Recently, a state appellate court issued a written opinion in a Georgia car accident case involving an insurance dispute. According to the court’s opinion, a woman suffered injuries while she and her husband were visiting their friend’s home to look at a pickup truck he owned. When the couple arrived, the truck’s owner moved the car about eight feet forward so that they could walk around and inspect the vehicle. The owner parked the car on an incline, placed it on neutral, and set the emergency brake. The owner asked the woman to pull the “hood latch” but warned her to avoid the emergency brake. However, the woman inadvertently pulled the emergency brake, and the vehicle rolled off and ran her over. The couple filed a lawsuit against the owner, alleging that the woman suffered multiple injuries and damages because of the owner’s negligence. The truck owner sought coverage under his homeowner’s policy; however, the insurance company denied coverage.
When an individual suffers injuries or damages in a Georgia accident, they may file a lawsuit against the at-fault party or a claim for damages with the other party’s insurance company. In many cases, the at-fault party’s insurance provider will try to deny coverage by pointing to specific terms in the insurance contract. Often this leads to undue delays and requires the injured party to endure a lengthy legal battle with the at-fault party or their insurance company.
In this case, the insurance company argued that in addition to other circumstances, their policy does not provide coverage for injuries that arise out of the “ownership, maintenance, use, or loading of motor vehicles.” The trial court found that the truck was in “use” when the accident occurred, because the parties were evaluating the vehicle’s operability and functionality. The appeals court found that there are ambiguities regarding the term “in use.”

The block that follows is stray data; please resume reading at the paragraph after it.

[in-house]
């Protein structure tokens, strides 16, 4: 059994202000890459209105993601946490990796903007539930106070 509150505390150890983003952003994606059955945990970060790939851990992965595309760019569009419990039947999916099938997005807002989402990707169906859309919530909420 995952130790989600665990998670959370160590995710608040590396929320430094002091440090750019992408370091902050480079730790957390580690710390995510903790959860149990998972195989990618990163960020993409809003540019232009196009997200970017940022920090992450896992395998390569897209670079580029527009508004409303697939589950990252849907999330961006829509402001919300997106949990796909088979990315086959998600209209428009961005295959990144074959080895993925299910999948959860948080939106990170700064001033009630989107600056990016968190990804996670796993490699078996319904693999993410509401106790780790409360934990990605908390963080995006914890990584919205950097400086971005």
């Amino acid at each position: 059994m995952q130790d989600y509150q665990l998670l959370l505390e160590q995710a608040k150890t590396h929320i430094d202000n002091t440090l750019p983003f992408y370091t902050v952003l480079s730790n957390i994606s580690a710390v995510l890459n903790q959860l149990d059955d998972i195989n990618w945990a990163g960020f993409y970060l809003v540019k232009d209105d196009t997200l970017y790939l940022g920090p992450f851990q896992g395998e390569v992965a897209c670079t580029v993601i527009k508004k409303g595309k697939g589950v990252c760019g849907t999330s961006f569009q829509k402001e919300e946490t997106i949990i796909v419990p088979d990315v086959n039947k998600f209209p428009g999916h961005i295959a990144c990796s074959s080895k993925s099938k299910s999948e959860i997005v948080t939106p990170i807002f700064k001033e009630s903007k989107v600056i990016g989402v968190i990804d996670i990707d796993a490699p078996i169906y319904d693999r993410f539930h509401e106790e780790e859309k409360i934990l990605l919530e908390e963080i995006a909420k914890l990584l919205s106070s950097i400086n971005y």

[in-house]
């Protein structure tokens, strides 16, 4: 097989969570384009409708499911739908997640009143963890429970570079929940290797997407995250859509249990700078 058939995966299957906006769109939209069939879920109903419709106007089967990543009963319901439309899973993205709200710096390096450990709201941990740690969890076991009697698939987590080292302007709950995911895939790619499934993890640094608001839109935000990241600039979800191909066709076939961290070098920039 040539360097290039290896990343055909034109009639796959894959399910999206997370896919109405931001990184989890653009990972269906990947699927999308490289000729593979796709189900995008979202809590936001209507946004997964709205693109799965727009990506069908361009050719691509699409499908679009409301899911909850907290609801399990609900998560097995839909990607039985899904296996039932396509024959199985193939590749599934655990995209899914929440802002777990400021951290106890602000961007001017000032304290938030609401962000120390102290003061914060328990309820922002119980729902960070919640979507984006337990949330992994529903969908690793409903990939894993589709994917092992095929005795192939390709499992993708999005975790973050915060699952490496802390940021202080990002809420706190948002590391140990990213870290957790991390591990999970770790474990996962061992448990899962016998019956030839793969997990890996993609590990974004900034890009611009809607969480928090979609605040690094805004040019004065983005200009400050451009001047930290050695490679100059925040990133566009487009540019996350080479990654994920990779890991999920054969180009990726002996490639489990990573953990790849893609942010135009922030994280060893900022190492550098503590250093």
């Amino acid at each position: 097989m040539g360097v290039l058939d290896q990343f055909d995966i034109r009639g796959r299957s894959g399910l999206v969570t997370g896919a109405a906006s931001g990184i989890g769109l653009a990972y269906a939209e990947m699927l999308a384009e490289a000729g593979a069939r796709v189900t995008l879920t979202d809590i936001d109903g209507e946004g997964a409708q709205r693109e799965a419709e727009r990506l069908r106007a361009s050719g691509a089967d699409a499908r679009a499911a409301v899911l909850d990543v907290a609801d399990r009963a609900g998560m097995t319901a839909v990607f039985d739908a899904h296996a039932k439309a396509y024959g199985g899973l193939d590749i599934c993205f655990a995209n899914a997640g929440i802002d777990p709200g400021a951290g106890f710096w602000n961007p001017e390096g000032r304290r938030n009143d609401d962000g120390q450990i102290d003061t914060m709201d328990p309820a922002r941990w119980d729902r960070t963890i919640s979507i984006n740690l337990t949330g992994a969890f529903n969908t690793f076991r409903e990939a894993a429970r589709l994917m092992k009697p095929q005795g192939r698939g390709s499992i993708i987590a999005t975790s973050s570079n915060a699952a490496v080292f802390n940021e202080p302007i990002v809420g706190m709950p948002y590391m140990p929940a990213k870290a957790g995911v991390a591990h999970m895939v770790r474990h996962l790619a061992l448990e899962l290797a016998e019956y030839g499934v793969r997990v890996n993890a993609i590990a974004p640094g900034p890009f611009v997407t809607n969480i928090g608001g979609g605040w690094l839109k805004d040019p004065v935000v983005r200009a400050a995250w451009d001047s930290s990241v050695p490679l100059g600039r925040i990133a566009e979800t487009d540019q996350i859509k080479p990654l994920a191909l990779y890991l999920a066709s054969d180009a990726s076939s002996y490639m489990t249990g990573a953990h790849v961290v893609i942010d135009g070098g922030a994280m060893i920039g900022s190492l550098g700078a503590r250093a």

Under Georgia law, if a contract includes ambiguous terms, courts must engage in contract construction and resolve the ambiguity. Generally, ambiguous terms are construed strictly against the insurer, exclusionary terms are strictly construed in favor of the insured, and the contract should be read in accordance with what an insured party could reasonably expect.
Here, the appeals court found that the trial court incorrectly concluded that the vehicle was “in use” during the accident. The evidence shows that the parked truck was not being used as a vehicle, because the parties were merely inspecting it. Ultimately, the court found that the insurance company cannot evade their obligation to defend the homeowner in the suit against him to avoid paying damages to the couple.
Have You Suffered Injuries in a Georgia Accident?
If you or a loved one has sustained injuries in a Georgia car accident, contact McAleer Law for immediate assistance. The attorneys at our firm represent clients in a wide variety of Georgia personal injury cases, including slip and fall accidents, car crashes, and wrongful death claims. We understand that accidents can have long-lasting financial, physical, and emotional consequences on an injury victim and their family. and we work tirelessly to mitigate these effects and get our clients the compensation they deserve. We have recovered millions of dollars on behalf of Georgia injury victims and consistently strive for absolute client satisfaction. Contact our office today at 404-622-5337 to schedule a free consultation with a Georgia accident attorney on our team.